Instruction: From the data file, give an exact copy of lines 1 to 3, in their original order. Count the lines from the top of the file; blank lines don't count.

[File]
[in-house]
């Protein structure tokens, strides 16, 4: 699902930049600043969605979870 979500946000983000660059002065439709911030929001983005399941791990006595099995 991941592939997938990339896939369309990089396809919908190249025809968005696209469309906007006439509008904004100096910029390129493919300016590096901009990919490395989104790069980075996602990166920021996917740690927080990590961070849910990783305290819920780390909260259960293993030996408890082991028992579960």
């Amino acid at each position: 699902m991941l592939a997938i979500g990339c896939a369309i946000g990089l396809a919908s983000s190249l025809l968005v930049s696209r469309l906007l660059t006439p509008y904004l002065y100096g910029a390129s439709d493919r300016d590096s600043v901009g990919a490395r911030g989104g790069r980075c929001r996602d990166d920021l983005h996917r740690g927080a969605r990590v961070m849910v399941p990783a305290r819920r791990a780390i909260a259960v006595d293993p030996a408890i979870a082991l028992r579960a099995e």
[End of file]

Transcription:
[in-house]
């Protein structure tokens, strides 16, 4: 699902930049600043969605979870 979500946000983000660059002065439709911030929001983005399941791990006595099995 991941592939997938990339896939369309990089396809919908190249025809968005696209469309906007006439509008904004100096910029390129493919300016590096901009990919490395989104790069980075996602990166920021996917740690927080990590961070849910990783305290819920780390909260259960293993030996408890082991028992579960």
């Amino acid at each position: 699902m991941l592939a997938i979500g990339c896939a369309i946000g990089l396809a919908s983000s190249l025809l968005v930049s696209r469309l906007l660059t006439p509008y904004l002065y100096g910029a390129s439709d493919r300016d590096s600043v901009g990919a490395r911030g989104g790069r980075c929001r996602d990166d920021l983005h996917r740690g927080a969605r990590v961070m849910v399941p990783a305290r819920r791990a780390i909260a259960v006595d293993p030996a408890i979870a082991l028992r579960a099995e």